By Peter Della Penna
It’s not often you see a football being thrown around at cricket training, but such was the case a few weeks ago in Minneapolis, Minn., at the USACA Western Conference Tournament for anyone following the champion Central East squad. More than likely, it was Talha Zamir who had the ball in his hand. But don’t worry. The 18-year-old freshman at the University of Illinois is not about to try out as a walk-on for Ron Zook’s Big Ten gridiron team anytime soon. Instead, the off-spinner has his sights set on getting to the U-19 World Cup in New Zealand next January as a member of Team USA.
“You see so much international cricket being played there and for us to just have international exposure such as playing on an international field, I think that would be a dream come true and definitely an experience that I would remember for the rest of my life,” said Zamir.
In his debut match this past July at the ICC Americas U-19 Regional Qualifier against Argentina, Zamir took 4 for 21 in USA’s nine-wicket win.
“He’s a very good off-spinner,” said Akhtar Masood “Chik” Syed, the Central East Region representative on the USACA Board of Directors. “When I saw him first, I said, ‘Look at this, who is this who looks like Saqlain Mushtaq?’ He’s got very good control of his bowling.”
“It’s hard to play him,” said Abhijit Joshi. Both Joshi and Zamir are part of the USA U-19 team, the Central East Region Men’s and U-19 squads, and Chicago club team Youngsters CC in the American Cricket Conference. “He also bats too, a good fielder as well, a very good attitude and I just love being around him. We both learn from each other and it’s good playing with him.”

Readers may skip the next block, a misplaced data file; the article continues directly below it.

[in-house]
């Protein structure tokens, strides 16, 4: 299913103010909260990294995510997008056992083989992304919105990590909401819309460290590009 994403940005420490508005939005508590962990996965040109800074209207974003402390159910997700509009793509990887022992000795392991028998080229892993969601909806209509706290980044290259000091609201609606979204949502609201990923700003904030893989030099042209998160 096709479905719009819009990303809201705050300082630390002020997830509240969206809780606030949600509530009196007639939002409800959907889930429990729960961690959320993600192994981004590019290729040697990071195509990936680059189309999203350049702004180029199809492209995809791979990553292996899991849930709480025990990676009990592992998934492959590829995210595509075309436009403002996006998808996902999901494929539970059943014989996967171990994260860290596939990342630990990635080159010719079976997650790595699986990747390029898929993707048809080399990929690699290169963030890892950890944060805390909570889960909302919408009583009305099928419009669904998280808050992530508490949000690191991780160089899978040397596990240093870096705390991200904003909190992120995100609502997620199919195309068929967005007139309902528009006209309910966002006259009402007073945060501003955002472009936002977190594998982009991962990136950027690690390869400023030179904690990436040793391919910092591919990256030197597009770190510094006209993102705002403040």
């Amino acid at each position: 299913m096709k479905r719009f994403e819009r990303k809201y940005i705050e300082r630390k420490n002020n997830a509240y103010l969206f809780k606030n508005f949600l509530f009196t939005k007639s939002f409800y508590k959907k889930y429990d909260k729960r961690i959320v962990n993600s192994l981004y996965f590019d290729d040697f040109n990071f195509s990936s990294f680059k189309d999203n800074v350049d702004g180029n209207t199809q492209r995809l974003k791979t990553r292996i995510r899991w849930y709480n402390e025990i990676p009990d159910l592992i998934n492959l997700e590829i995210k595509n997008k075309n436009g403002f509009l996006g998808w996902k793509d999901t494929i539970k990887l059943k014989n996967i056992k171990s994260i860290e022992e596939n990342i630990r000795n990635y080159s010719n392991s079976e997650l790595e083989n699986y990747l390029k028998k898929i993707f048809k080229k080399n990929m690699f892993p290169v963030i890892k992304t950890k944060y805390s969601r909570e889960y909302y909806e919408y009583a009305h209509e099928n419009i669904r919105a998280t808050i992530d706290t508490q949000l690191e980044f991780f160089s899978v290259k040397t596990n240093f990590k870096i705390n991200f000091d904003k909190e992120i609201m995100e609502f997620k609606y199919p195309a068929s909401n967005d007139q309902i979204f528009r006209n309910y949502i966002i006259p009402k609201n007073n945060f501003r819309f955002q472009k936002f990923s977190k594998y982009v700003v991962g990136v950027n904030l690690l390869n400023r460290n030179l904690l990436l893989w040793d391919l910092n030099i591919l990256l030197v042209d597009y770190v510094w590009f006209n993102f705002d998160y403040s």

Zamir came to the USA in 2004 when his father, Zamiruddin Ahmad, and mother, Nasira, moved their three kids from their home Karachi, Pakistan to the suburbs of Chicago. It was with the intention of giving daughter Zoya, and sons Talha and Hamza, a chance at a better education. While there were some anxious moments early on, everyone has benefitted, especially Ahmad’s oldest son.
“I was really worried. They used to live in very posh area there, a very decent, very nice area there,” said Ahmad. “I really worried about how they would adjust themselves here. But my children they are really wonderful here.”
“At first it was kind of different, moving to a whole different country,” said Zamir. “I started going to school here and just kind of adjusted, taking in the environment as it comes. Then when I started seeing people playing cricket here, that’s when I got to meet a lot of people and meet new friends. I think cricket played a big role here in me just getting used to the environment here. Then I started playing baseball. At first it was different, then as you hang out with people, new friends, school people, you just kind of adapt to it.”
Zamir played baseball for his first two years at Conant High School in Hoffman Estates, Ill., located about 35 miles northwest of downtown Chicago. While some parents are keen to see their children maintain cultural identity from their homeland, Ahmad couldn’t have been happier and encouraged his son to get involved in the local baseball community.